Make it easier to find community plugins (organize community plugins by function/tags)

Use case or problem

I am very glad that so many community plugins have been released recently. However, it is becoming more difficult to find plugins that have the features I want or that are actively being updated. I would like developers to add features to make it easier to find plugins.

Proposed solution

Some ideas:

  • Sort community plugins by update date
    • We would like to be able to sort the plugin list by update date in order to find plugins that are still actively being updated.
  • Tagging
    • I don’t know if developer tagging or user tagging would be better, but tags for plugin attributes such as ‘daily notes’, ‘hotkeys’, ‘tables’, etc. would make it easier to find plugins. Maybe a tag like “Most downloaded in June 2022” would be nice.
  • Community Plugin category in the forum
    • This is not about Obsidian program itself. Currently, threads about specific plugins in the official forum are mainly in the Share & showcase category, but they are also distributed among Feature Requests and Plugin Ideas. It would be easier to consolidate information if we create “Community Plugin” category and have one thread per plugin (or multiple threads for complex plugins) there.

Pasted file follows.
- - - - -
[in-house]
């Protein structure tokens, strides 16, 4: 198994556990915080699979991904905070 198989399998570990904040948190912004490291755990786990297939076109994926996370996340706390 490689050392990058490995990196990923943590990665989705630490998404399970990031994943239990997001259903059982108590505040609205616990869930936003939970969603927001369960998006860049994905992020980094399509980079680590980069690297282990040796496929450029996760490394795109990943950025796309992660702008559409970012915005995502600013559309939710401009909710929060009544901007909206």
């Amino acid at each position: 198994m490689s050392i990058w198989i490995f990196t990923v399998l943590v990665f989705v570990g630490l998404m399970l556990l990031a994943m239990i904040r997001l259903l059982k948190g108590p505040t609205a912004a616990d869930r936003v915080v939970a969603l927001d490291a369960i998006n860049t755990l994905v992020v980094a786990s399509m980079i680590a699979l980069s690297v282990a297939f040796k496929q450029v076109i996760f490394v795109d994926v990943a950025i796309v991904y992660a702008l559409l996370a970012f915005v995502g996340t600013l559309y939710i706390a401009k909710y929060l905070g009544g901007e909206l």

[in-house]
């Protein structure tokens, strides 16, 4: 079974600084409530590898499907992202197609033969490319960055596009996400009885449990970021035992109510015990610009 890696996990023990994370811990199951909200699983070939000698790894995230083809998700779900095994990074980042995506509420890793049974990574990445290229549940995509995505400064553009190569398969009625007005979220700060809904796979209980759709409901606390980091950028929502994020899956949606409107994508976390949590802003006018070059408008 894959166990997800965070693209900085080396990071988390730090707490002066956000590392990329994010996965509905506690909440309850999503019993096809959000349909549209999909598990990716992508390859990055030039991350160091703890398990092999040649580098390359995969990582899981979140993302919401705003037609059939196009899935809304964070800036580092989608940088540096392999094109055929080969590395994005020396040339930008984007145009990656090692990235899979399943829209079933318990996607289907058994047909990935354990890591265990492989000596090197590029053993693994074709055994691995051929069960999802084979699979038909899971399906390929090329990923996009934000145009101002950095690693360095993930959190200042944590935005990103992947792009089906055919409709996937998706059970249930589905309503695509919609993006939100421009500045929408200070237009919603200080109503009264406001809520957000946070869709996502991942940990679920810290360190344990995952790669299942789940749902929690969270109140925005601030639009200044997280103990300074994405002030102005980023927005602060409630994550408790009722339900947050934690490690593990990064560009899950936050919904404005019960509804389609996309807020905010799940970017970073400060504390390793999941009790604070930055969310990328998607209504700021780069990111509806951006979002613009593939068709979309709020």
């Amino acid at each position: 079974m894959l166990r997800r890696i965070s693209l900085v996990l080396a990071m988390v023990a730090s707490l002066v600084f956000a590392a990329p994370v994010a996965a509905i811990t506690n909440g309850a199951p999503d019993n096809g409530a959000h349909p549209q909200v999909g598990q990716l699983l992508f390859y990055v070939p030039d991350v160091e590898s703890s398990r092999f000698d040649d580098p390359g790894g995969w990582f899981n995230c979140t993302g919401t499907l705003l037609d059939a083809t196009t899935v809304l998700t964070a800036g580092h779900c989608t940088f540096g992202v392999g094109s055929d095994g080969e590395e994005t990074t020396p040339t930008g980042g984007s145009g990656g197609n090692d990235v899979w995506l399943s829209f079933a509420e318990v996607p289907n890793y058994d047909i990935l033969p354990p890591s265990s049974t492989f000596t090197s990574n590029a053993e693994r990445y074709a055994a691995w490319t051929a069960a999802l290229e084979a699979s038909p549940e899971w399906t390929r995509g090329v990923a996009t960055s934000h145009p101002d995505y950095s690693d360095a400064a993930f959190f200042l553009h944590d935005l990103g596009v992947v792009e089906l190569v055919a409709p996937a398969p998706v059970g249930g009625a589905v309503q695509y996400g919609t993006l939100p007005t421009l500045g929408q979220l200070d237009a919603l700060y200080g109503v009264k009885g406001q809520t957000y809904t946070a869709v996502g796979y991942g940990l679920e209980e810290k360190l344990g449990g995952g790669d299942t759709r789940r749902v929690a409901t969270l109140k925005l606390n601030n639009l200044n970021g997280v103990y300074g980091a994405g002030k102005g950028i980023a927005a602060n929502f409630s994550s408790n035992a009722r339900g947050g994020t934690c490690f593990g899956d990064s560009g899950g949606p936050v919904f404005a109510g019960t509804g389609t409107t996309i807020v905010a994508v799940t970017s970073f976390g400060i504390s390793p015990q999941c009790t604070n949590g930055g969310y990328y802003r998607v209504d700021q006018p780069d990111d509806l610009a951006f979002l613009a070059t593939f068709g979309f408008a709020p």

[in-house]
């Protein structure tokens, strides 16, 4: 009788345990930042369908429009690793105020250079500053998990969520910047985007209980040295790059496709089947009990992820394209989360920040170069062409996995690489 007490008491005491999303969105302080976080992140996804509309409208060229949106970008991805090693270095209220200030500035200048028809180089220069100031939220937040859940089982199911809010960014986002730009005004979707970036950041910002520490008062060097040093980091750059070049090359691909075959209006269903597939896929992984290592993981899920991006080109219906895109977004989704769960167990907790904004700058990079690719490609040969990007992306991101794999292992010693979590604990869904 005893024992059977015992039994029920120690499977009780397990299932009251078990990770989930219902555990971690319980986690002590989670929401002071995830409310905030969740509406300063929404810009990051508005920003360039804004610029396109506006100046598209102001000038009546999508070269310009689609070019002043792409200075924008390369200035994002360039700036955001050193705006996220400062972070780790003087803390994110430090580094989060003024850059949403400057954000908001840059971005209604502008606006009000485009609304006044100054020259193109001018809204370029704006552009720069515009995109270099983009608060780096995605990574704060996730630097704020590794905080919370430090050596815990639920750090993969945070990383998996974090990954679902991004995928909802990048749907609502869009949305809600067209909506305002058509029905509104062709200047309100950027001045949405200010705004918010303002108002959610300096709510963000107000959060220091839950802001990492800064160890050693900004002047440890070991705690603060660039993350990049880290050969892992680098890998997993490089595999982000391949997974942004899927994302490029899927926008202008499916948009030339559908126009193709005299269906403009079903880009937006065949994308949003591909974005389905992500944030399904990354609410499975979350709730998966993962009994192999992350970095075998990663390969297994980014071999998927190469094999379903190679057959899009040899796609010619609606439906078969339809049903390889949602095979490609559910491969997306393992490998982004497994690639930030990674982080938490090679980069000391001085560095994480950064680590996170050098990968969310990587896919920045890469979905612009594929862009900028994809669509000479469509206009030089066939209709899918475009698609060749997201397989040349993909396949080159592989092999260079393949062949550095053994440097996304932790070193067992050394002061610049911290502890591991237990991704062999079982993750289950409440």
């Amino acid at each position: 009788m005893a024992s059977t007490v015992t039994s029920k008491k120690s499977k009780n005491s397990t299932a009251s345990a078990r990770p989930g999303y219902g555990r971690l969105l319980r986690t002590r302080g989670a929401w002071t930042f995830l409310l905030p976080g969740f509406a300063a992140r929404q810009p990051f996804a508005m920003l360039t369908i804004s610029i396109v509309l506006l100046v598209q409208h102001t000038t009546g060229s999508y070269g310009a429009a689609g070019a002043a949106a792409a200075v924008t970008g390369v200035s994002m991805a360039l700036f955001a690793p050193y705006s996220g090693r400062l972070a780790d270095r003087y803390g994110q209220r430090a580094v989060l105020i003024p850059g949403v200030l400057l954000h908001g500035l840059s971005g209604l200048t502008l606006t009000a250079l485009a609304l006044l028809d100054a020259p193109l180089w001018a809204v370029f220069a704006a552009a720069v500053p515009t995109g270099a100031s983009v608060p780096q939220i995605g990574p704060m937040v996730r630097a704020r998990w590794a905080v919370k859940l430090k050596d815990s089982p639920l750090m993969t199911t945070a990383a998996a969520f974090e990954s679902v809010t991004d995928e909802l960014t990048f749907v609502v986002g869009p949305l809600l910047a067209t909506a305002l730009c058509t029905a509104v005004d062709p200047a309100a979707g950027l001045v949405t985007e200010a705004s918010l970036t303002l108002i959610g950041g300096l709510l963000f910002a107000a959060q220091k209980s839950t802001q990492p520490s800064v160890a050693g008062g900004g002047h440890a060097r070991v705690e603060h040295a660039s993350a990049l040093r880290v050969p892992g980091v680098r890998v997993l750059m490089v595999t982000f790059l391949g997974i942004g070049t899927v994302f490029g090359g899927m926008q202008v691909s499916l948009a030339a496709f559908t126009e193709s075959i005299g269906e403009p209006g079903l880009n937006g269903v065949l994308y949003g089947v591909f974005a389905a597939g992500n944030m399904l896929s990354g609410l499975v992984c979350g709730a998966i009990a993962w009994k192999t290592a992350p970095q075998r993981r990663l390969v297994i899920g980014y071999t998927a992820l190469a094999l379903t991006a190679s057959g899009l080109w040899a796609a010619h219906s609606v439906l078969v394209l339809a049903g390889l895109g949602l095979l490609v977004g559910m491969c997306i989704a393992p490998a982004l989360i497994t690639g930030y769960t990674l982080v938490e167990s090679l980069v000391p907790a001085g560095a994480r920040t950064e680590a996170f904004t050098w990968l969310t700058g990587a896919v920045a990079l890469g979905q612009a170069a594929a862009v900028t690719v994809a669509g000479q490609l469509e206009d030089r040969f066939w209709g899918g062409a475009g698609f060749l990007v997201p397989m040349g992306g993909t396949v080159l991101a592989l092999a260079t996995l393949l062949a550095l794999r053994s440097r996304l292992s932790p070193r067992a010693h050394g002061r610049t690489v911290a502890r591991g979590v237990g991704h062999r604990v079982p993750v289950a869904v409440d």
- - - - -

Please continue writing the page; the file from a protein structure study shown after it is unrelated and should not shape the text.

I don’t personally need to sort by update date — normally there are only a few candidates for whatever need I’m trying to fill — but I’d like to see the update date in the plugin listings.

I’m not sure tags would add much over the existing descriptions. Most plugins I’ve seen include a long description, and the plugin search reads those descriptions.

I would like to see the Community Plugin category, but definitely not with one thread per plugin — that makes it hard to scan for info (already a problem in Share & Showcase). Maybe Community Plugins should be Community Plugins & Themes, as I’ve seen some very long threads about themes in Share & Showcase.


I think has everything you requested.


Yes, even without the sorting function, just showing the update date would be helpful. Community Plugins & Themes might be more appropriate, as some plugins are closely related to CSS themes.

Thank you for telling me excellent site! I still think it would be beneficial to add such features to Obsidian, but that site would be a great help to me in my search for plugins.

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I agree, I was also just looking for a ‘recently updated’ option in Obsidian itself. This website is nice, but don’t see why we shouldn’t have it in Obsidian itself either

Use case or problem

Looking for useful plugins has become easier with sorting options but…

There are still far too many to keep track of.

Updates, new plugins, outdated plugins, duplicate plugins, and new user overload.

Proposed solution

Add something like VS code has…